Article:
Cleansing with water, literally or metaphorically
This word was often used when the purification achieved had a religious backing, as in Islam and Christianity, but when Christian purification spread to the 19th century Victorian obsession with cleanliness, this word went with it.
Bright star! would I were stedfast as thou art-
Not in lone splendour hung aloft the night
And watching with eternal lids apart,
Like nature’s patient, sleepless Eremite,
The moving waters at their priestlike task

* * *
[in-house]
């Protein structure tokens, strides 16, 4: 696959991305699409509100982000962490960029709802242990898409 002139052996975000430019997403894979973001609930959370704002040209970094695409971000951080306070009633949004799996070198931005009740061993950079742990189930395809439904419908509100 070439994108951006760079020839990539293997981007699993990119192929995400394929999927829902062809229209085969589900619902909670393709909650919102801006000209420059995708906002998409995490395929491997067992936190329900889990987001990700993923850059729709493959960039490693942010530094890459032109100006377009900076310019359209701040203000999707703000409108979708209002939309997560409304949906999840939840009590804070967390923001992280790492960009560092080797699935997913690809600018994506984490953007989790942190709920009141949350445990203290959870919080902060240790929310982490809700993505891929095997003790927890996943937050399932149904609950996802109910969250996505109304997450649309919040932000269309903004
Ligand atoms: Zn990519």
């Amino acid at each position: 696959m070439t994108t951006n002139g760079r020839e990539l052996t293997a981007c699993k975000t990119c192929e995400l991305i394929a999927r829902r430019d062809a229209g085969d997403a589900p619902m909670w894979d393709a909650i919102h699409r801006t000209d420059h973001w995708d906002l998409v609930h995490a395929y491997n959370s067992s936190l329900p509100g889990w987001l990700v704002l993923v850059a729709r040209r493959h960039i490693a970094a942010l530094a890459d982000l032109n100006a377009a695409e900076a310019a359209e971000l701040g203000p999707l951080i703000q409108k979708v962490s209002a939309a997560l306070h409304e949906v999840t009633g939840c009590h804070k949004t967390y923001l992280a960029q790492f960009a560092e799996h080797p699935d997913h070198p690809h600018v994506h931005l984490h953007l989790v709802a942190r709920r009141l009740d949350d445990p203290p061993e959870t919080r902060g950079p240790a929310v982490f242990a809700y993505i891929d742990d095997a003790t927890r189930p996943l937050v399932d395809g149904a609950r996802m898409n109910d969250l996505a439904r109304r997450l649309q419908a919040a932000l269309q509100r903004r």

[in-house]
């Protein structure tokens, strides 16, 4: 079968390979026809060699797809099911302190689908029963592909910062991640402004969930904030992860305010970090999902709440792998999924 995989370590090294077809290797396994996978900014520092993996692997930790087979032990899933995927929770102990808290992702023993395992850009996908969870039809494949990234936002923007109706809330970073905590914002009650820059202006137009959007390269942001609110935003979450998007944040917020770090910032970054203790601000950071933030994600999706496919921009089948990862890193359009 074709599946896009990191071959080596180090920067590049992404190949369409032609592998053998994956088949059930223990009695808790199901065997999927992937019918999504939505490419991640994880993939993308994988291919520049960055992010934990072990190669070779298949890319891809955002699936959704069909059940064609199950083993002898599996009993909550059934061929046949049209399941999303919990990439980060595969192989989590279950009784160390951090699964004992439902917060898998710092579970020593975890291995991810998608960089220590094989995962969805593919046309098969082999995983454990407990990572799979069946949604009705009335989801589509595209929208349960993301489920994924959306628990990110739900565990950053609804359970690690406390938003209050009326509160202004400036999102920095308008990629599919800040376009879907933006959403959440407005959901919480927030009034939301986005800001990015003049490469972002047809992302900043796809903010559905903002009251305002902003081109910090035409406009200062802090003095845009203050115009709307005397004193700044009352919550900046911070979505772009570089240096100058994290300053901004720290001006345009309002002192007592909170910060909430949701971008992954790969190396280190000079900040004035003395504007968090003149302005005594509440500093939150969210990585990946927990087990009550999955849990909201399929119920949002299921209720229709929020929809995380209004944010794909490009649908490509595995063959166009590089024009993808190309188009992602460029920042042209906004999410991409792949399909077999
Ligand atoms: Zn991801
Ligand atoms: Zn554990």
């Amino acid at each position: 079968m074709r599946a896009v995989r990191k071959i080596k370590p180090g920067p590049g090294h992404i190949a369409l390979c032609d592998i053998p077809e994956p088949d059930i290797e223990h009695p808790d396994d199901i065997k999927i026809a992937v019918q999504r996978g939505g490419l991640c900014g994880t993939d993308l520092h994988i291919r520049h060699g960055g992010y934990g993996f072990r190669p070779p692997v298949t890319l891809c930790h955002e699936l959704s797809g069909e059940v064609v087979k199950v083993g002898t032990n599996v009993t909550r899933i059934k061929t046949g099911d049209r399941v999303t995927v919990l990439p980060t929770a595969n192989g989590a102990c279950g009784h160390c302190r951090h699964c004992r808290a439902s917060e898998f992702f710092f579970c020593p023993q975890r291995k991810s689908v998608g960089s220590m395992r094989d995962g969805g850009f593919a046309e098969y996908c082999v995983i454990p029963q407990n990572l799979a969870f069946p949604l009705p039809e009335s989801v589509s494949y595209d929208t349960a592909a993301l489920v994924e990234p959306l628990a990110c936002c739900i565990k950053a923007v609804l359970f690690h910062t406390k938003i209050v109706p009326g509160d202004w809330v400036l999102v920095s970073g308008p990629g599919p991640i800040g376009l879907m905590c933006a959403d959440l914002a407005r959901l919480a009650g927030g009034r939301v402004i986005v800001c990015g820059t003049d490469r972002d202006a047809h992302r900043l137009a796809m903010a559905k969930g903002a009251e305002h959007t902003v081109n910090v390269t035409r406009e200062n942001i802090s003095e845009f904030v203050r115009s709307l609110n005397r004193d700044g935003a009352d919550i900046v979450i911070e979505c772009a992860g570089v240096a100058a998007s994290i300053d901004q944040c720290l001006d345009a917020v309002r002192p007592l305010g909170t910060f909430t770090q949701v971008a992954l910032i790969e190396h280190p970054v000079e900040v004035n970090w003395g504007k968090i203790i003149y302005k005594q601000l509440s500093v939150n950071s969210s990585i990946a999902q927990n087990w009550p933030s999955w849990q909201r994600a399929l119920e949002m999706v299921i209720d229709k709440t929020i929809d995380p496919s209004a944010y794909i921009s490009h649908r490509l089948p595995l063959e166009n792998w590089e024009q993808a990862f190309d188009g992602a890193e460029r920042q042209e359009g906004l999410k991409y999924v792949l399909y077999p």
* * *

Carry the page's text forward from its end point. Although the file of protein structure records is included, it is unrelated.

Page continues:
Of pure ablution round earth’s human shores.
— John Keats, Bright Star (1819)
If his ankles be weak, let them every morning be bathed, after the completion of his morning’s ablution, for five minutes each time, with bay salt and water…
— Pye Henry Chavasse, “Advice to a mother on the management of her children” (1868)
In the center of the court is a large fountain, and a small stream surrounds the piazzas, where the Moors perform the ceremony of ablution.
— John Pinkerton, Voyages and Travels (1814)
From the Latin Ab (off) and luere (wash), related to another less-used English word for washing, “lave“